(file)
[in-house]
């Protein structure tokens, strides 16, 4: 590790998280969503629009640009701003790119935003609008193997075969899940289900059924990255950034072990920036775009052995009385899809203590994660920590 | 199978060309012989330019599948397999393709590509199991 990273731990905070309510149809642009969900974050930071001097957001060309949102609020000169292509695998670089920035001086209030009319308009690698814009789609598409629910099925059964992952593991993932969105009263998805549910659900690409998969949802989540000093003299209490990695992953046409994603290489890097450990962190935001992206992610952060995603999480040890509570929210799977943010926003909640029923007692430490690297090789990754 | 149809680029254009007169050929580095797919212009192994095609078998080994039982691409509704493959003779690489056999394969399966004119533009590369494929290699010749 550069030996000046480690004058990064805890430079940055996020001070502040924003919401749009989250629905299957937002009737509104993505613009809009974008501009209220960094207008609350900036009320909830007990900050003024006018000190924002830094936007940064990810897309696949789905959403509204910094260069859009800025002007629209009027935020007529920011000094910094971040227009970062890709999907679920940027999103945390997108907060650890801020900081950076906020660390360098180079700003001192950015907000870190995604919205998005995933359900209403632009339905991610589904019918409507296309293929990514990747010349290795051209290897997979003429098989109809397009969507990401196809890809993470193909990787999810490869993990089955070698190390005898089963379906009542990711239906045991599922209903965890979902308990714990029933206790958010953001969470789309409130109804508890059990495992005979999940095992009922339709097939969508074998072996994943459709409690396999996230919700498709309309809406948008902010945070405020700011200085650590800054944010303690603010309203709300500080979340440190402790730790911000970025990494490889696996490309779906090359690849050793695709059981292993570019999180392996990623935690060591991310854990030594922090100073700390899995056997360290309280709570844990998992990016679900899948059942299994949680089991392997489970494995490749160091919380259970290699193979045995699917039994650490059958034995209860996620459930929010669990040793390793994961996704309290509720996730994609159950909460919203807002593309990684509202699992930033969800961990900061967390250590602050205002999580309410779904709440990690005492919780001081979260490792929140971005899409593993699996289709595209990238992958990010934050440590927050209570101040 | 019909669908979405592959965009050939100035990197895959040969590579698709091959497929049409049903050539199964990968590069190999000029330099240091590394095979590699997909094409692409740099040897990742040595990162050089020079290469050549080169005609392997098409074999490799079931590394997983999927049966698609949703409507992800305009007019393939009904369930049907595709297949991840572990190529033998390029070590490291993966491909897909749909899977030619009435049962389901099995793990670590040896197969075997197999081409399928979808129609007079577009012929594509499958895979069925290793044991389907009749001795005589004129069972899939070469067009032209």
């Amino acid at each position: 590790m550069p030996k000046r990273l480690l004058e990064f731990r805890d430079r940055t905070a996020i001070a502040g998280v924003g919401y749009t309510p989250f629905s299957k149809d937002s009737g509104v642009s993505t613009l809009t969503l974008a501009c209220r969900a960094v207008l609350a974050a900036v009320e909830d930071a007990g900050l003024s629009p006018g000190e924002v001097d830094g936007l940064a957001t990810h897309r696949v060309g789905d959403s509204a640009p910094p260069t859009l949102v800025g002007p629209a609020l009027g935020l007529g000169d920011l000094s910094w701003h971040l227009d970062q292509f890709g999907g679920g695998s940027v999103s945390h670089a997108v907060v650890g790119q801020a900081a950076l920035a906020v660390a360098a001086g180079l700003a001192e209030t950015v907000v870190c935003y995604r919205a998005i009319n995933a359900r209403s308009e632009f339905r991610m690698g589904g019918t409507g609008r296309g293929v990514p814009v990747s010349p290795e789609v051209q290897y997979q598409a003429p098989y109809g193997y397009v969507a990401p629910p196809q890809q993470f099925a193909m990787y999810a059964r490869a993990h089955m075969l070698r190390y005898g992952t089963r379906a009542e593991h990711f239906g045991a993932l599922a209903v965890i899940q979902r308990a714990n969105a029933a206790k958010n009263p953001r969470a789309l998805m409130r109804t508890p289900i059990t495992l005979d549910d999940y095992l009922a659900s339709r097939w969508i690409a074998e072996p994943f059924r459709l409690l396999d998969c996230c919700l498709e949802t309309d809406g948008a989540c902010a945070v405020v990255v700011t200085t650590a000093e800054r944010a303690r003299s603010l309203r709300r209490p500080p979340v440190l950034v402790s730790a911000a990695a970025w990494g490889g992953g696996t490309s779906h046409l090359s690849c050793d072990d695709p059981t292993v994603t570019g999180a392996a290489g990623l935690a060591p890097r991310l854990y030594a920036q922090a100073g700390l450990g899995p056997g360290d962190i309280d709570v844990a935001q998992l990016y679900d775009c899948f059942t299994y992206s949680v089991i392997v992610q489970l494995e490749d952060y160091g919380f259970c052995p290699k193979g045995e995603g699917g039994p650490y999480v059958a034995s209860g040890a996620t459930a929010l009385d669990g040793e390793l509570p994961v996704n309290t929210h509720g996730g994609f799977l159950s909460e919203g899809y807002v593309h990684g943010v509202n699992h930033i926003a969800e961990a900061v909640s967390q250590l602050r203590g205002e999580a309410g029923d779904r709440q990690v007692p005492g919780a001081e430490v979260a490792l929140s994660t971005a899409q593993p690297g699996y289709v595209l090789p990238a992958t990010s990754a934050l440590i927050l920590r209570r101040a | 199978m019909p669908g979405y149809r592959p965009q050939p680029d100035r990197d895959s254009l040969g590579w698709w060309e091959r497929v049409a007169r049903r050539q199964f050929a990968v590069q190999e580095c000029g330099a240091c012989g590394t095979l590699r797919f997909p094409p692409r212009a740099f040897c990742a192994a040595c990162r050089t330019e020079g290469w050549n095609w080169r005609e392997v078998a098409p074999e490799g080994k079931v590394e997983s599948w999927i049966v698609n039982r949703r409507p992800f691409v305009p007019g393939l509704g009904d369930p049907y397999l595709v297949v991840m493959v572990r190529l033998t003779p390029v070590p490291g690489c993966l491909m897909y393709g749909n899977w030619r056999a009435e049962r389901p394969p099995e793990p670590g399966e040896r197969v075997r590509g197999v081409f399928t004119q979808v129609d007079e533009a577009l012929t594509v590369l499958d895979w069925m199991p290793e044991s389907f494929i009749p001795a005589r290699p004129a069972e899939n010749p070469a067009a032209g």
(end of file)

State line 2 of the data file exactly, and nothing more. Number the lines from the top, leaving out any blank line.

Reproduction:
């Protein structure tokens, strides 16, 4: 590790998280969503629009640009701003790119935003609008193997075969899940289900059924990255950034072990920036775009052995009385899809203590994660920590 | 199978060309012989330019599948397999393709590509199991 990273731990905070309510149809642009969900974050930071001097957001060309949102609020000169292509695998670089920035001086209030009319308009690698814009789609598409629910099925059964992952593991993932969105009263998805549910659900690409998969949802989540000093003299209490990695992953046409994603290489890097450990962190935001992206992610952060995603999480040890509570929210799977943010926003909640029923007692430490690297090789990754 | 149809680029254009007169050929580095797919212009192994095609078998080994039982691409509704493959003779690489056999394969399966004119533009590369494929290699010749 550069030996000046480690004058990064805890430079940055996020001070502040924003919401749009989250629905299957937002009737509104993505613009809009974008501009209220960094207008609350900036009320909830007990900050003024006018000190924002830094936007940064990810897309696949789905959403509204910094260069859009800025002007629209009027935020007529920011000094910094971040227009970062890709999907679920940027999103945390997108907060650890801020900081950076906020660390360098180079700003001192950015907000870190995604919205998005995933359900209403632009339905991610589904019918409507296309293929990514990747010349290795051209290897997979003429098989109809397009969507990401196809890809993470193909990787999810490869993990089955070698190390005898089963379906009542990711239906045991599922209903965890979902308990714990029933206790958010953001969470789309409130109804508890059990495992005979999940095992009922339709097939969508074998072996994943459709409690396999996230919700498709309309809406948008902010945070405020700011200085650590800054944010303690603010309203709300500080979340440190402790730790911000970025990494490889696996490309779906090359690849050793695709059981292993570019999180392996990623935690060591991310854990030594922090100073700390899995056997360290309280709570844990998992990016679900899948059942299994949680089991392997489970494995490749160091919380259970290699193979045995699917039994650490059958034995209860996620459930929010669990040793390793994961996704309290509720996730994609159950909460919203807002593309990684509202699992930033969800961990900061967390250590602050205002999580309410779904709440990690005492919780001081979260490792929140971005899409593993699996289709595209990238992958990010934050440590927050209570101040 | 019909669908979405592959965009050939100035990197895959040969590579698709091959497929049409049903050539199964990968590069190999000029330099240091590394095979590699997909094409692409740099040897990742040595990162050089020079290469050549080169005609392997098409074999490799079931590394997983999927049966698609949703409507992800305009007019393939009904369930049907595709297949991840572990190529033998390029070590490291993966491909897909749909899977030619009435049962389901099995793990670590040896197969075997197999081409399928979808129609007079577009012929594509499958895979069925290793044991389907009749001795005589004129069972899939070469067009032209």